Written by By Staff Writer
Xabi Alonso is a legend in Spain. The country’s most decorated footballer, it’s easy to see why.
Four Champions League titles, two La Liga titles, an Olympic gold medal and 11 caps for Spain’s national team, Zinedine Zidane’s 2006 World Cup winners were inspired by his spectacular free-kick.
And, in 2014, he joined Real Madrid and helped the team win a second Champions League title.
Alonso is now back home at Valladolid, who he starred for in the last two decades, three years after leaving the city.
A brief welcome from the arena announcer hints at the swagger Alonso brings, as he makes his way onto the pitch before the match starts.
Former Valencia and Real Madrid star Xabi Alonso
“He’s a character, he knows every player on the pitch and he’ll put himself in a position to make the right decisions,” said former team captain Juan Campanero.
“I think he does well at different clubs because it’s hard to make it as a midfielder. But he’s not an out-and-out No.10, he’s a much more defensive player,” he added.
Alonso started his career at Getafe in 1997, but moved to Barcelona in 1999 to join their famed “dream team” — consisting of Ronaldo, Ronaldinho, Rivaldo and Samuel Eto’o.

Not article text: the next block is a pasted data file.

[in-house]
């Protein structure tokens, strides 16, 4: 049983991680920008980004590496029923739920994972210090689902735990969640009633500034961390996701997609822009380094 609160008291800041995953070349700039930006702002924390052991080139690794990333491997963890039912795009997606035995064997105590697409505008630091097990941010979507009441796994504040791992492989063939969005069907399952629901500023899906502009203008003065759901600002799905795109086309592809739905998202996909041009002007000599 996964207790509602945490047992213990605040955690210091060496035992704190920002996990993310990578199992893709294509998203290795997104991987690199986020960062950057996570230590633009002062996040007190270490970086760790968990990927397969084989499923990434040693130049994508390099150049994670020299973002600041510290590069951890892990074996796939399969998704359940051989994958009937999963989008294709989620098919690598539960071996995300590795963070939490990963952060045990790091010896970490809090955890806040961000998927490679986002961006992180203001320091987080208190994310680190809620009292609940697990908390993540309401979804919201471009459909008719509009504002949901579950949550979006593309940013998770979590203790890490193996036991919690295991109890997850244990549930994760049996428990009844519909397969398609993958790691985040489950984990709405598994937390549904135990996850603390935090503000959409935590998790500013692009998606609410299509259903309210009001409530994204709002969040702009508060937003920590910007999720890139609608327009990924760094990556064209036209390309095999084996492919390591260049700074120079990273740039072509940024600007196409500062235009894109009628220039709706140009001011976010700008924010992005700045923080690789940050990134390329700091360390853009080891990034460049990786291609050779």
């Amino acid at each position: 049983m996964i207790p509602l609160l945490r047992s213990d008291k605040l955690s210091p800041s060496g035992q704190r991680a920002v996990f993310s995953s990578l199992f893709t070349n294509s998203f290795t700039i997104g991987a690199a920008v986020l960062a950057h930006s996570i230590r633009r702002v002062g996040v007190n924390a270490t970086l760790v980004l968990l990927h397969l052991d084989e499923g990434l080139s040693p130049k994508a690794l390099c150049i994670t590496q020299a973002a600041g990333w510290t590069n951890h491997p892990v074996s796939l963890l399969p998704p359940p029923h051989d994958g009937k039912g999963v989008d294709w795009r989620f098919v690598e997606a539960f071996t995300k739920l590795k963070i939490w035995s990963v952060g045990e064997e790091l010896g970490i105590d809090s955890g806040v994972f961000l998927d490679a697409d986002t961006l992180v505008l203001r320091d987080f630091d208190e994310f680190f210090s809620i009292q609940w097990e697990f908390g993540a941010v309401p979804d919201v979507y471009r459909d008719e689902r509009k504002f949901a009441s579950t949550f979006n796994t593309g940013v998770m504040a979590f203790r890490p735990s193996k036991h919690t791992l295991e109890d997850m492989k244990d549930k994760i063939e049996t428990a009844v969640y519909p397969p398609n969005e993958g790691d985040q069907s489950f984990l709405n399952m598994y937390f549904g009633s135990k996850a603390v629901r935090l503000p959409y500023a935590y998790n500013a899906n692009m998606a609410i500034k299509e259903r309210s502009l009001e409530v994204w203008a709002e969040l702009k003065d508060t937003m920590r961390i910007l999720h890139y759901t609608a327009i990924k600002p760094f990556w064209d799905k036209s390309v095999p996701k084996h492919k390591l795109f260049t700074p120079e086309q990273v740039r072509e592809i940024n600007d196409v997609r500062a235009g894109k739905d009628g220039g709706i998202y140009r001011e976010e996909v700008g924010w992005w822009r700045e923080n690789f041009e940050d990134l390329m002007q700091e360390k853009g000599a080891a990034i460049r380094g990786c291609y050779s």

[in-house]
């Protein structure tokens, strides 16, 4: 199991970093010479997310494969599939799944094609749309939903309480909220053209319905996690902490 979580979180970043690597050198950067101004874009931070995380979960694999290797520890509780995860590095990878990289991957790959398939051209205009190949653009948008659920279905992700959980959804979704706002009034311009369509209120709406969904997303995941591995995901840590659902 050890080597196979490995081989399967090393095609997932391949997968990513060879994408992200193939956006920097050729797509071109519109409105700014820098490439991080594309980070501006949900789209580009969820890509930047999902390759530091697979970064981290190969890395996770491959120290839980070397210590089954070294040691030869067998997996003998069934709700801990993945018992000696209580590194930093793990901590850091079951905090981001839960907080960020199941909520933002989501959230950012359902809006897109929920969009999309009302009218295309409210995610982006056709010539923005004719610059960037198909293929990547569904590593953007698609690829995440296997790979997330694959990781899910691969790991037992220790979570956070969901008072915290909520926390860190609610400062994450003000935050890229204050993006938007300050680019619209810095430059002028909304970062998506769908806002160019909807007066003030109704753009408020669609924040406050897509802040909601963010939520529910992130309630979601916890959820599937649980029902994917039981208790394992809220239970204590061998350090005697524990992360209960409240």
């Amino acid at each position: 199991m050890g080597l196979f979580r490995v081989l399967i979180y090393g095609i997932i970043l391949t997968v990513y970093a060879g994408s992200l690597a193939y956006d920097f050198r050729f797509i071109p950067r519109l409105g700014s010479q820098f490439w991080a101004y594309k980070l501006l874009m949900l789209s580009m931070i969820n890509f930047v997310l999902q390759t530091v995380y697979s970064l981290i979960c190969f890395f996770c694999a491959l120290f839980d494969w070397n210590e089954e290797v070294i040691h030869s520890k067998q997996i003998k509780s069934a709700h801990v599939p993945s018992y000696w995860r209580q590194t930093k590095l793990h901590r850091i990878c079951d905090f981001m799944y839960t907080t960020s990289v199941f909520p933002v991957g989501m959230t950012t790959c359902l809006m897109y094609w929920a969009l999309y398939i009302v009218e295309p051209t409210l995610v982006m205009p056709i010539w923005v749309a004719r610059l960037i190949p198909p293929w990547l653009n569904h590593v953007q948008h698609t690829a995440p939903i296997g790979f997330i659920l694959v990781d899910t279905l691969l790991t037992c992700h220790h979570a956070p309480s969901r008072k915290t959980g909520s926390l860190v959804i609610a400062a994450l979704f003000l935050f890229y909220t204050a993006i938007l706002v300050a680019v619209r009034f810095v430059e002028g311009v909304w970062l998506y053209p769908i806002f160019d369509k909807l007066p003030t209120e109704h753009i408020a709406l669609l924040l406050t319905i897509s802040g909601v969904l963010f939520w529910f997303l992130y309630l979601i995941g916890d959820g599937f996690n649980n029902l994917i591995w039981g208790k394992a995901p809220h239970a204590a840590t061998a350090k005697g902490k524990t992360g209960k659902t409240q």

He kept out of trouble when the club fell out with former owner, Falcao Perez, and would later sign for the main rival, Real Madrid.
And, after a disappointing spell at Chelsea, he joined the Spanish giants.
The match begins and Alonso injects movement into the play. He creates two clear chances for Real Madrid, which are denied each time, but he retains composure, having controlled the ball on his chest.
The 33-year-old midfielder is becoming ever-more impressive, but Valladolid upset the early progress of the visitors.
He also successfully passes the ball to Ronaldo, who manages to outrun Betis’ defenders but cuts the ball back into the box.
As Spain fans enjoy witnessing yet another goal from Alonso, the crowd is silenced when the midfielder crosses into the penalty area and, in the end, wide-header it just over the bar.
His second-half presence is seen as pivotal. He floats in a corner to ensure that Kroos’ header doesn’t beat Valladolid’s backline, in the 57th minute.
After Madrid miss another clear-cut chance, Alonso does the same, tapping in unmarked at the far post to celebrate.